Another row over India-funded presidential mansion in Ghana

Another row over India-funded presidential mansion in Ghana

In a radio interview, National Security Coordinator Larry Gbevlo-Lartey blamed former president John Kufuor, during whose regime the Golden Jubilee Presidential Palace was built, for not properly consulting security officials before constructing the mansion.
"The house, as it stands today, is too vulnerable and makes it unsafe for President John Mills to live in," Gbevlo-Lartey added.

The building has been constructed on the grounds where the country's first president, Kwame Nkrumah, had his official residence, the Flagstaff House, which has been described by Gbevlo-Lartey as a "complete security enclave with the protection of the president guaranteed".

"When Nkrumah was living there, it was a complete security enclave that was put up in such a way that you would have to be taken around before you will know where the leader is. Right now, it is not that way. The whole place is naked and standing there," he added.

Another security issue that has come up over the few months is the proximity of the French embassy and attendant security risks.

"These things don't take a day. It takes time. For instance, we are not going there with guns and asking the French embassy to pack out of the place.

"Everything in this country is done according to rule of law. These things take funds, it takes redesigning. The planning and preparation that should have gone into these things were completely ignored," Gbevlo-Lartey added.

However, Frank Agyekum, spokesman for ex-president Kufuor, has disagreed with Gbevlo-Lartey.

"No serious government will put up such a crucial edifice without taking into consideration the president's security," he said.

Agyekum described Gbevlo-Lartey's comments as "distasteful and unfortunate".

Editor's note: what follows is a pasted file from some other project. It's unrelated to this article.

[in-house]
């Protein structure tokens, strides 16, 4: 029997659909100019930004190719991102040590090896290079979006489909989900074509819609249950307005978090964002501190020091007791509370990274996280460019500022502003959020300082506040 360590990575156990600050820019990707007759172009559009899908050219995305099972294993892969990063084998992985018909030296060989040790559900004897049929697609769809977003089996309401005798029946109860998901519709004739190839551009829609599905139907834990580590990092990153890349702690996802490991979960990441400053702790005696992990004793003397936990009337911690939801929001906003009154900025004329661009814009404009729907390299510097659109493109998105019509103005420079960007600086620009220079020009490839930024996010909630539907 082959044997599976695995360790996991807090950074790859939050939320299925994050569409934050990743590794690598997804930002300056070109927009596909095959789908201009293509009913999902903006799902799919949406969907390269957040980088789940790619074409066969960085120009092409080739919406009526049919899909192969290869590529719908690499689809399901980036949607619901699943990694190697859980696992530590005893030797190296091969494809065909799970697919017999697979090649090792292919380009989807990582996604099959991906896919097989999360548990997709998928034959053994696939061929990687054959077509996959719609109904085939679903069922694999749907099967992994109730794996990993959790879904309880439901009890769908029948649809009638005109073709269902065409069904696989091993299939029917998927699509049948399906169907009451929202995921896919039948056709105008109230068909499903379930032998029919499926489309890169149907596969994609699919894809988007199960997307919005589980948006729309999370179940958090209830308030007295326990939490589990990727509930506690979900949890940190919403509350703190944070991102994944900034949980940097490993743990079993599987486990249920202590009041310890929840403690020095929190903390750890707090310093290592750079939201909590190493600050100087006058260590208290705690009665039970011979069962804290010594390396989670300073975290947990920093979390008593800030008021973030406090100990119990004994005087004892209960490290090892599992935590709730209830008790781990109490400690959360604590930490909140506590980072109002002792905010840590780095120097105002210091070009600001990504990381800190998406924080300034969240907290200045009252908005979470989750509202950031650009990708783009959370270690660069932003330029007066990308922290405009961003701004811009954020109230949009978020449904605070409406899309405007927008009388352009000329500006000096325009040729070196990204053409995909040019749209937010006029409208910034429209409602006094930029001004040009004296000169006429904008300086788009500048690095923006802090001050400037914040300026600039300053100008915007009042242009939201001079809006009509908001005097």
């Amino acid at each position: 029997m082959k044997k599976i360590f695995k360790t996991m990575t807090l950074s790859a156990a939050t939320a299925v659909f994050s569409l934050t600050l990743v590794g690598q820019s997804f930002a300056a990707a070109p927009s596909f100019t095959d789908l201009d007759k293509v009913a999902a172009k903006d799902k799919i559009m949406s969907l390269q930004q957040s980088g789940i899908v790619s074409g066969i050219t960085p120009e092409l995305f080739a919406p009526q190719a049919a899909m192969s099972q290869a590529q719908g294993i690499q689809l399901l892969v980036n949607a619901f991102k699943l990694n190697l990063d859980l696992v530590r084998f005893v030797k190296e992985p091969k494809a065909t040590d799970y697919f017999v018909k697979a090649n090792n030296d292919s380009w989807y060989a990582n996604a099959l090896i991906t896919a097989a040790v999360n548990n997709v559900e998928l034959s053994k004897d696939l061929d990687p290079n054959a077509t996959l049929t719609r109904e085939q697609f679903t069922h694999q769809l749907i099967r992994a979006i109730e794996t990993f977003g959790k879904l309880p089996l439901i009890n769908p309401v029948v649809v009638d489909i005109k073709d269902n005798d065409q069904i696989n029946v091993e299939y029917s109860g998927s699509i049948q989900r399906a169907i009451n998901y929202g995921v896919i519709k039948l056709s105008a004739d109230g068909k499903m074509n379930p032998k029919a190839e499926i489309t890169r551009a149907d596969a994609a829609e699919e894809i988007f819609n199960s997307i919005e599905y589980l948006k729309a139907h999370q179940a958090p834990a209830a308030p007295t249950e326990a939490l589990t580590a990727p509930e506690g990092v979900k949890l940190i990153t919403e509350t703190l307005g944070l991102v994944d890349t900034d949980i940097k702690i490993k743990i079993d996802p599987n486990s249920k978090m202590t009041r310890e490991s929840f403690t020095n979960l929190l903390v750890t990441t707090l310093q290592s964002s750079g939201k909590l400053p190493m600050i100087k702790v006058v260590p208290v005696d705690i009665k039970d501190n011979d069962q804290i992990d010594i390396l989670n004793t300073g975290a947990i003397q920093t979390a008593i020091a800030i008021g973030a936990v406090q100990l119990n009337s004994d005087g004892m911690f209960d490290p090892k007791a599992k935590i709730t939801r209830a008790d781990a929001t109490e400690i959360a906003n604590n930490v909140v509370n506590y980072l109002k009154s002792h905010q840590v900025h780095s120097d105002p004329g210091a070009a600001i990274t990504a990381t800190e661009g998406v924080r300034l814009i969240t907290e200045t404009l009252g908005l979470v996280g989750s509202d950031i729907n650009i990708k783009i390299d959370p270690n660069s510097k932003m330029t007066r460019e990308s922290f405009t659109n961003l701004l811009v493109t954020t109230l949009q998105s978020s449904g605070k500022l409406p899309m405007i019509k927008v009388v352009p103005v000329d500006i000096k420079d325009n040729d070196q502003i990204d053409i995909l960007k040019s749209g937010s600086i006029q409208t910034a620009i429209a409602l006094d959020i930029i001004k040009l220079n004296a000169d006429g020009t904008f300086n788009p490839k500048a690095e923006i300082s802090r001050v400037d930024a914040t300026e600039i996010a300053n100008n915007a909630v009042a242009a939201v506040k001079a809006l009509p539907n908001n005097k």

President Mills generated some controversy when, soon after assuming office in January 2009, he refused to move into the building in line with his campaign promise that he would not live there because the money spent on the building could have been used on other things to benefit the poor.

But former president Kufuor has continually commended the Indian government for its decision to fund the building to serve as the official seat of government away from the present Osu Castle, which used to be a slave post.

Currently, the building is being used by the ministry of foreign affairs, which was relocated there following a fire that razed its offices in the centre of Accra.

Initial controversy was over the cost of the project. Originally estimated at $36.9 million. This was said to have shot up to $135 million with the provision of additional facilities to enhance external and internal security.

The amount included  a $60 million facility from the Indian government that has a 50 percent grant element, at an interest rate of 1.75 percent, repayable in 25 years, including a five-year moratorium.

Shapoorji Pallonji and Co. Ltd. of India was named as the contractor of the project, which started in 2006 and was completed in 2008.

Last year, government sources claimed in newspaper leaks that official correspondence from the Indian consultants to the project, STUP Consultants Limited, put the cost of the complex at $135 million.

Soon after that, the government courted further controversy when it made moves to change the name of the place to Flagstaff House, the original name of the grounds where the building stands. Activists of the present government went under the cover of the night to change the name of the building.

Deputy Chief of Staff Alex Segbefia said at the time that the name change was effected because president Kufuor tried to wipe out the name of Kwame Nkrumah, which is synonymous with the Flagstaff House.

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